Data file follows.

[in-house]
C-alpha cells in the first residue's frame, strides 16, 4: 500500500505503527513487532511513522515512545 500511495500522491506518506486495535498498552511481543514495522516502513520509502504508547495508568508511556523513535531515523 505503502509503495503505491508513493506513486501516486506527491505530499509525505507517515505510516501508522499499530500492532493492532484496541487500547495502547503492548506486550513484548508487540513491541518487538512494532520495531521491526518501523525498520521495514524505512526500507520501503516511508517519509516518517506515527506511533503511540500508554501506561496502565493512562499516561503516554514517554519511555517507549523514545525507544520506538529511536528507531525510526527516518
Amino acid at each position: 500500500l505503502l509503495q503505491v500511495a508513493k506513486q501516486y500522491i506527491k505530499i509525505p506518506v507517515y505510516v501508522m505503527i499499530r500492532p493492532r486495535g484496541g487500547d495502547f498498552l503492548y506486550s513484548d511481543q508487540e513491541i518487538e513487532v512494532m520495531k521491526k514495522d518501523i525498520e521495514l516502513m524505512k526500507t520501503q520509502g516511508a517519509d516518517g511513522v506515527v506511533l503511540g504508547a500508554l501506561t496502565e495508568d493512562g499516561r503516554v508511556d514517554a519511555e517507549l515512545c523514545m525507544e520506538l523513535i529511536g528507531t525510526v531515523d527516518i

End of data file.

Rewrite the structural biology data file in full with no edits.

[in-house]
C-alpha cells in the first residue's frame, strides 16, 4: 500500500505503527513487532511513522515512545 500511495500522491506518506486495535498498552511481543514495522516502513520509502504508547495508568508511556523513535531515523 505503502509503495503505491508513493506513486501516486506527491505530499509525505507517515505510516501508522499499530500492532493492532484496541487500547495502547503492548506486550513484548508487540513491541518487538512494532520495531521491526518501523525498520521495514524505512526500507520501503516511508517519509516518517506515527506511533503511540500508554501506561496502565493512562499516561503516554514517554519511555517507549523514545525507544520506538529511536528507531525510526527516518
Amino acid at each position: 500500500l505503502l509503495q503505491v500511495a508513493k506513486q501516486y500522491i506527491k505530499i509525505p506518506v507517515y505510516v501508522m505503527i499499530r500492532p493492532r486495535g484496541g487500547d495502547f498498552l503492548y506486550s513484548d511481543q508487540e513491541i518487538e513487532v512494532m520495531k521491526k514495522d518501523i525498520e521495514l516502513m524505512k526500507t520501503q520509502g516511508a517519509d516518517g511513522v506515527v506511533l503511540g504508547a500508554l501506561t496502565e495508568d493512562g499516561r503516554v508511556d514517554a519511555e517507549l515512545c523514545m525507544e520506538l523513535i529511536g528507531t525510526v531515523d527516518i